This proposal more than doubles the number of programs required to report employment data of graduates and would nearly double the number of programs that fail to reach an arbitrary benchmark. Such a regulation will only worsen the economic divide in America, while doing little to improve access, opportunity, and outcomes for students.
"There should be no doubt about the department's true intention here. This regulation, developed by the department for consideration by a panel of negotiators stacked with individuals opposed to the very existence of our institutions, will cut off access to postsecondary education for the students who stand to benefit the most," said Steve Gunderson, president and CEO of the Association of Private Sector Colleges and Universities.
"At a time when America is facing a growing skills gap, and many Americans are facing an opportunity gap, the department should be working with all sectors of higher education to promote access, simplification, and accountability. Instead, the department is continuing down the path of eliminating opportunity and choice for many new traditional students who are simply not interested in attending a four-year university. We will not idly standby and allow the department to limit access to critical postsecondary education programs that address the skills gaps and capacity gaps that exist in this country."
The Education Department rejected many proposed alternatives that would have avoided entering a regulatory process that applies mostly to private sector institutions and community colleges. "The department should suspend negotiated rulemaking and appropriately focus on reauthorization of the Higher Education Act and the president's proposal. That is how we will create meaningful change that puts the interests and outcomes of students first," added Gunderson.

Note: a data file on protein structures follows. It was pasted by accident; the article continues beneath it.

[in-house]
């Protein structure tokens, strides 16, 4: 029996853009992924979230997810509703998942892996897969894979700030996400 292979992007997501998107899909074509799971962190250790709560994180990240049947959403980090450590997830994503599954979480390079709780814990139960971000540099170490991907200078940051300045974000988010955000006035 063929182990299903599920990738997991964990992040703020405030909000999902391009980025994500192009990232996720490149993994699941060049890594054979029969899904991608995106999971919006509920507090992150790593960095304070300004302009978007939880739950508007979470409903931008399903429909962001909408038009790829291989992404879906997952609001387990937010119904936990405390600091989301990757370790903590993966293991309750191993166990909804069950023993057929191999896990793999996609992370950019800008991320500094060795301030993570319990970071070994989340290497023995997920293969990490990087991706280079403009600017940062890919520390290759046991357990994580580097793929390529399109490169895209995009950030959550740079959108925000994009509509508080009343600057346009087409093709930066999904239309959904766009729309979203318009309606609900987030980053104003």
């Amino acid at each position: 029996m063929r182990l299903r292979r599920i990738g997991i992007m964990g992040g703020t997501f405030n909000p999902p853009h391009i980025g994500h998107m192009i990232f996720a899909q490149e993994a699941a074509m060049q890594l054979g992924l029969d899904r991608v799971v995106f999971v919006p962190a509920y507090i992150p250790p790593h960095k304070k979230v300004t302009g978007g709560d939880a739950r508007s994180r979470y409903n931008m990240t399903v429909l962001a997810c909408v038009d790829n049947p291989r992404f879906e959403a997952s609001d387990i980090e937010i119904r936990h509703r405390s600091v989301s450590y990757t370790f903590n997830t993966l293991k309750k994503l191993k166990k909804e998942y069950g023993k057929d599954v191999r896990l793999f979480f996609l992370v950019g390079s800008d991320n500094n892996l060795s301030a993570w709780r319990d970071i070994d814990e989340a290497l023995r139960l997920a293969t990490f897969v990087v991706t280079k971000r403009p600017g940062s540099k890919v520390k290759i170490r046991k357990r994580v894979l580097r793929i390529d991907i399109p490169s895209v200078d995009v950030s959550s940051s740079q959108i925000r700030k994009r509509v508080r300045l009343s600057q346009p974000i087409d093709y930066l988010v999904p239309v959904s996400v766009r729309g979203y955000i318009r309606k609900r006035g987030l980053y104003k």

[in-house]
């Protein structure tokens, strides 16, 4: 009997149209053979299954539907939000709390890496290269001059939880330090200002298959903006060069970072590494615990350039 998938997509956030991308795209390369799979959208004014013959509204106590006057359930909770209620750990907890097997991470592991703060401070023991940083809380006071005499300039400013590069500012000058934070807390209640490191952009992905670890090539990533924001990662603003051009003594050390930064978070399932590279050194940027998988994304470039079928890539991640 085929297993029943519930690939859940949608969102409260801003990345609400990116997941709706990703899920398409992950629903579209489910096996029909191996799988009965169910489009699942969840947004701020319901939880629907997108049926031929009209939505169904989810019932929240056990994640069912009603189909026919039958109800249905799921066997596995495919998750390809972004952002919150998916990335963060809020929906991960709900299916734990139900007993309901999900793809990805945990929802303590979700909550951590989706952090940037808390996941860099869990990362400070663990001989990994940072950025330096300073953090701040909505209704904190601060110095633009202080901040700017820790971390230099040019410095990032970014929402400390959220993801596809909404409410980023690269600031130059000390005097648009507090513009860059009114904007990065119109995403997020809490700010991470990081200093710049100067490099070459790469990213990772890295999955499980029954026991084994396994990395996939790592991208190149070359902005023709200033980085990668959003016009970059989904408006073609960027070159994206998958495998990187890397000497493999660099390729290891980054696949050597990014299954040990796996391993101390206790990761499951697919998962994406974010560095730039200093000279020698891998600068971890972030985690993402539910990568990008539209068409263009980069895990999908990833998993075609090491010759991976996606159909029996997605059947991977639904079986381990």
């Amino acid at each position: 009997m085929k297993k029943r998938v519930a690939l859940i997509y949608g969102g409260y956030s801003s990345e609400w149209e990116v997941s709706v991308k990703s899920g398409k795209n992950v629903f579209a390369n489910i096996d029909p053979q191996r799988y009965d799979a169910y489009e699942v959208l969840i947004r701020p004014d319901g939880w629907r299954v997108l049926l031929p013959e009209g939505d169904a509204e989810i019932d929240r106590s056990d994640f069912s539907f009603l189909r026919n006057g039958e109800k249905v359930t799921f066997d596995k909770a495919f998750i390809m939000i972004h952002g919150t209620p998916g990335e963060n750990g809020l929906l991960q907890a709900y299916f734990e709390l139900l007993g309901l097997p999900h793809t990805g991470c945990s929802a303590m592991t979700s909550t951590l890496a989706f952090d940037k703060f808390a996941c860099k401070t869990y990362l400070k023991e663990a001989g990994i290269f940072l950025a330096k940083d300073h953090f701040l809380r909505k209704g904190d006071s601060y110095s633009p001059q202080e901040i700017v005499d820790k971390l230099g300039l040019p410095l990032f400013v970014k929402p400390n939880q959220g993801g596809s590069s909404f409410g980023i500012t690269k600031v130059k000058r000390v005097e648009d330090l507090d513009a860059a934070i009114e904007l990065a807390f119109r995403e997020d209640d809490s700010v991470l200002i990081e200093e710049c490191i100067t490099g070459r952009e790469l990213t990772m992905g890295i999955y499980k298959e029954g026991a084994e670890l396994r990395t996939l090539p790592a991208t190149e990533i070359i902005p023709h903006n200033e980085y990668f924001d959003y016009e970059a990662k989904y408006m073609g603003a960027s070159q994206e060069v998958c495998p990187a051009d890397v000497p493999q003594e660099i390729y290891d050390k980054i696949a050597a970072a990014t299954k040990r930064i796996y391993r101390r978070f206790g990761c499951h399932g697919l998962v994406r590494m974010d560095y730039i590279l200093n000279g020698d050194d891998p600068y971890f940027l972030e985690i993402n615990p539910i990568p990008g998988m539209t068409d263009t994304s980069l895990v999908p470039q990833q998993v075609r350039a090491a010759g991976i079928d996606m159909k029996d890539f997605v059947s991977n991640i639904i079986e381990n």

Background on APSCU Alternative Proposals
In March 2013, APSCU released a comprehensive proposal on reauthorization of the Higher Education Act. APSCU recommended an improved approach to eligibility and participation in federal student financial aid programs. The proposal focuses on measurement of student progression through postsecondary education and eventual outcomes that allow students and taxpayers to conclude whether institutions and education programs are indeed delivering an acceptable return on investment. Such quantitative indicators include:
retention and progression rates
completion and return on investment
employment of graduates
earnings and/or salary gains
In August 2013, APSCU released Best Practices in Career Services and Placement that provide recommendations to all postsecondary institutions for enhancing employment opportunities. The recommendations were developed after the release, in March 2013, of APSCU’s Best Practices for Military and Veteran Students, which was positively received by stakeholders across all of higher education and the military and veterans community.
In December 2013, APSCU will host its first annual workforce symposium in Washington, D.C., “From Education to Employment.” The symposium will convene the nation’s workforce and postsecondary education thought leaders for a national dialogue on ways to improve access and outcomes in postsecondary education and help more Americans join the workforce.
PSCUs open doors to many of the 13 million unemployed and 90 million undereducated Americans by providing a skills-based education. To remain competitive over the next decade, we must identify between 8 and 23 million new workers with postsecondary skills.PSCUs are a necessary part of that solution, having produced over 800,000 degrees last year alone.